Falls City Utilities wants customers to be aware of some energy saving ideas that can help lower natural gas utility bills.
The best way for Falls City Utilities customers to lower their natural gas heating bill is to use the energy resource as efficiently as possible. Below are some helpful tips to winterize your home, keeping the heat inside and helping save money on your natural gas bill:
- Inspect windows and doors for drafts and use caulk or sealant to insulate and repair cracks in walls and around doors and windows that allow heated air to escape;
- Seal leaks in furnace air ducts;
- Change or clean air filters monthly during the winter;
- Check attic insulation, an R-value of 38 or more is recommended;
- Use a programmable thermostat to keep your house cooler at night and when you are away, and to automatically warm your house to a comfortable level when you are home;
- If using a traditional thermostat, set it to the lowest comfortable temperature and dress in layers. Lower it a few degrees when leaving the house or going to bed;
- Keep window blinds, shades and draperies open during the day to allow sunlight to warm your home. Close them at night for added insulation;
- Set ceiling fans to run clockwise, drawing air up and keeping warm air circulating;
- Set your natural gas water heater to 115 or 120 degrees.
For customers having a hard time paying their heating bill this winter, the Low Income Home Energy Assistance Program may be available to help in paying heating bills. Contact Falls City Utilities at 402.245.2724 for more information on this federal program and other ways to cut heating costs.
Falls City Utilities strives to serve its customers with natural gas, a clean, efficient and reliable energy source, in the most economical way possible.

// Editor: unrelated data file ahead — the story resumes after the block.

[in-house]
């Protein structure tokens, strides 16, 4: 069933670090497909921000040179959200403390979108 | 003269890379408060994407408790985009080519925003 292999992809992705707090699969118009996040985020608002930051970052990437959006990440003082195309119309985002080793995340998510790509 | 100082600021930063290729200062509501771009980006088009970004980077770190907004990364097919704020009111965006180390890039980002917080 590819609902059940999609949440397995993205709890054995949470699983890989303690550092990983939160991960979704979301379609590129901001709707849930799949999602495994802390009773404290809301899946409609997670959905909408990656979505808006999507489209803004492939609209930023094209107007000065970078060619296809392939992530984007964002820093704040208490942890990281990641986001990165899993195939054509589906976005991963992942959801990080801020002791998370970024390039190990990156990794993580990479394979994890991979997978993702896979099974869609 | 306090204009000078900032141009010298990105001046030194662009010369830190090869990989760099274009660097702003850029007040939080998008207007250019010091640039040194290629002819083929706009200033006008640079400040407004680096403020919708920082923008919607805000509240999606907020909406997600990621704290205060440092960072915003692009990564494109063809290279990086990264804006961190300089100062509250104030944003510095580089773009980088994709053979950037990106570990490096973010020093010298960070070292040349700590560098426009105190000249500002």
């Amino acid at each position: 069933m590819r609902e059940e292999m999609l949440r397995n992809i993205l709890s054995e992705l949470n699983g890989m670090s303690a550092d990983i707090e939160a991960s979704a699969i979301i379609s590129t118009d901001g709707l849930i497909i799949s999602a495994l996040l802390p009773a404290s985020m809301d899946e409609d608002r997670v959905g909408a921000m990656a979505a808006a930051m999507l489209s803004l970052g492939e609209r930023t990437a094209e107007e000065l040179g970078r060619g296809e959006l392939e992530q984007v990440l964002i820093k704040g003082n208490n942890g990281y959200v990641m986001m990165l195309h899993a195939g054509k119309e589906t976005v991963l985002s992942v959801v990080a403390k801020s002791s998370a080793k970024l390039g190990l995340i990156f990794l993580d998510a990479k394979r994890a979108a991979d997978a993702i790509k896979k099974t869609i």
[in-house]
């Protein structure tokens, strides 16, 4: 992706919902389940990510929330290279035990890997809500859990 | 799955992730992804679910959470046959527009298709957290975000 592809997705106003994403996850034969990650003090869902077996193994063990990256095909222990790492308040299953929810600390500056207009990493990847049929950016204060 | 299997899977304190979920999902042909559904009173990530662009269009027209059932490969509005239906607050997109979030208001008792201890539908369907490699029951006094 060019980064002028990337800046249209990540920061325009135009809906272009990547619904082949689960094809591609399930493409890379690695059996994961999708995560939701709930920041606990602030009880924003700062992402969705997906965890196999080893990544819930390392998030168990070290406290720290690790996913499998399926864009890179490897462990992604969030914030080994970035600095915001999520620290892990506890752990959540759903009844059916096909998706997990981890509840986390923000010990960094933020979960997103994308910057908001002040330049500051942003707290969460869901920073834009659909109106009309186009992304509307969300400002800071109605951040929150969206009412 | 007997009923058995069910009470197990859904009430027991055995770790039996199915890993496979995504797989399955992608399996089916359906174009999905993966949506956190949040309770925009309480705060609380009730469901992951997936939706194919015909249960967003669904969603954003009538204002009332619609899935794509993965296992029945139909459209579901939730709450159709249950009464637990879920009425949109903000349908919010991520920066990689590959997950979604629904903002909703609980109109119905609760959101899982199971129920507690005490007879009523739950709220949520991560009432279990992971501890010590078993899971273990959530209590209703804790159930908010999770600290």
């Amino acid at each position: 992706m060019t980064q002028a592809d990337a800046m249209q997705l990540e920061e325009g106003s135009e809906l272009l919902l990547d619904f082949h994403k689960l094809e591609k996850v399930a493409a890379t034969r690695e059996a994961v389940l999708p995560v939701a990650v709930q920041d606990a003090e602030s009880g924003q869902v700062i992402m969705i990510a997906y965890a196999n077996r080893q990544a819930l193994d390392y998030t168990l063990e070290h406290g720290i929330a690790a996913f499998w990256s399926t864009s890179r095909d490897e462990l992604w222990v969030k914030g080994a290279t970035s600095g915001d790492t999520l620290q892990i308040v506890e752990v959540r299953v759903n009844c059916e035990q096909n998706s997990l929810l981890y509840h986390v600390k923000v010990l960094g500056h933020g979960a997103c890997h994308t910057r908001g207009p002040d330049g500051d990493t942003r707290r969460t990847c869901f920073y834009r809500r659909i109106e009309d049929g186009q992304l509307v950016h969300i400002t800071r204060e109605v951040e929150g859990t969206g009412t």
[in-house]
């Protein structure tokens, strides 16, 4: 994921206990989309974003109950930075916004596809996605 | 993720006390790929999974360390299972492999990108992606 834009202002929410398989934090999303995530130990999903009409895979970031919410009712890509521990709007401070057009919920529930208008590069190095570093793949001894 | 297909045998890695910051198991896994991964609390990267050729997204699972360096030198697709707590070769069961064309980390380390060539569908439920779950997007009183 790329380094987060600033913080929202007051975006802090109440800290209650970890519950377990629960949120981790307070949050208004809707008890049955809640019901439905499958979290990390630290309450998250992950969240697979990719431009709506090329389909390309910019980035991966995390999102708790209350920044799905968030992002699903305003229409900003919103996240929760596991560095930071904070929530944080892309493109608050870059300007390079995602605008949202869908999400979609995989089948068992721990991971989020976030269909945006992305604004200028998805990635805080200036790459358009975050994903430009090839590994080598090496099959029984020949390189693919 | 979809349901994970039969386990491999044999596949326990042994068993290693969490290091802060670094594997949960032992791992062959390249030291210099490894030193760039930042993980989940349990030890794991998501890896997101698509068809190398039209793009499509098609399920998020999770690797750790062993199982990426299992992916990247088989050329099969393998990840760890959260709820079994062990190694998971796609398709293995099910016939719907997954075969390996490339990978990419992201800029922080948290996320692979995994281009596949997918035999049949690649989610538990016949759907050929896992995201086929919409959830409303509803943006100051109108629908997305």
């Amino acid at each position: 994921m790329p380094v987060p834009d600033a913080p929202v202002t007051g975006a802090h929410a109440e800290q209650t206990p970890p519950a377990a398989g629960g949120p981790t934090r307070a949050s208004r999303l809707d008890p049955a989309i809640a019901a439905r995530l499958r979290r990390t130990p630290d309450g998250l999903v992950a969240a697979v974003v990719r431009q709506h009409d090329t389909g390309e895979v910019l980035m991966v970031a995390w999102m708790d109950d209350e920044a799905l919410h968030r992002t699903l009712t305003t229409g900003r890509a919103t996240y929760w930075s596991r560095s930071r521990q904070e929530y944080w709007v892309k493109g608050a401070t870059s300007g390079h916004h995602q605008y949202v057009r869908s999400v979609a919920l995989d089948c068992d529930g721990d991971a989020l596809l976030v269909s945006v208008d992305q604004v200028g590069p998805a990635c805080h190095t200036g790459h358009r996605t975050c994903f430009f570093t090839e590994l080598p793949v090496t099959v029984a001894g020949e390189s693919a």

For year round energy -saving measures that cost little or nothing, do the following:
- Turn lights, appliances and electronics off when they are not in use. Today’s larger homes have many rooms where operating TVs, radios, computers and lights may be forgotten. Unplug idle power adapters and cell-phone chargers, too, or use a power strip with a switch for convenience. For outdoor lights, install motion sensors or a combination of photo sensors to turn lights on and timers to turn them off.
- Replace at least five incandescent lights bulbs with high-efficiency, compact fluorescent lamps (CFLs). Energy Star labeled CFLs use 75% less energy and last six to ten times longer than standard incandescent bulbs do. A CFL that uses 13 to 17 watts will give as much light as a 60-watt incandescent bulb. Today’s CFLs come in a variety of shapes, sizes and tints.
- Install a programmable thermostat. In winter, lower the temperature when you are typically at work or asleep. You can save about 5% on your heating bill if your setback averages out to two degrees around the clock. The reverse is true in summer: a higher thermostat setting will save you money. As you program your thermostat, remember to give it a little time to warm or cool the whole house to your comfort level.
- Regularly change or clean filters in heating and cooling equipment. During peak heating or cooling season, change or clean filters monthly. A new filter may cost about $3.00 but can save you $5.00 or more per month. You will also enjoy the cleaner air.
- Use fans. According to Energy Star, you can raise summer air-conditioner settings by 3 to 5 degrees with no loss of comfort if you add ceiling fans. Switch reversible fans in winter to pull cool air upward and force warm air back down.
- Control direct sunlight through windows. In the summer, block it using blinds, screens, film, outdoor awnings, vines and trees. In cold weather, reverse your thinking. As long as you control glare, the sun can bring welcome warmth in winter.
- Perform basic weatherization. This includes repairing holes and cracks that let in drafts and weatherstripping or caulking around doors and windows. It also includes plugging leaks and fixing gaps in insulation on ducts and pipes.
- Try washing most clothes in cold water and always rinse in cold. Clothes washed in cold water fade less, have fewer wrinkles and may save up to a $100 annually on water heating.
- Don’t over dry your clothes. Today many clothes dryers have energy-saving moisture sensors that shut off the heat when the clothes are dry. If you don’t have this feature, test a few loads and remember how long they take to dry. Running a typical dryer for 15 minutes less per load can save you up to $35.00 per year. Also, remember to clean the lint trap after every load.
- If you have an old refrigerator or freezer that you barely use, unplug it. These old appliances can add up to 15% to your electric bill. You can save energy in your regular fridge by keeping the condenser coils clean, placing it in a well ventilated, relatively cool spot, and keeping it full but not overloaded. If your freezer is usually empty, you can improve cold airflow by storing some extra ice.
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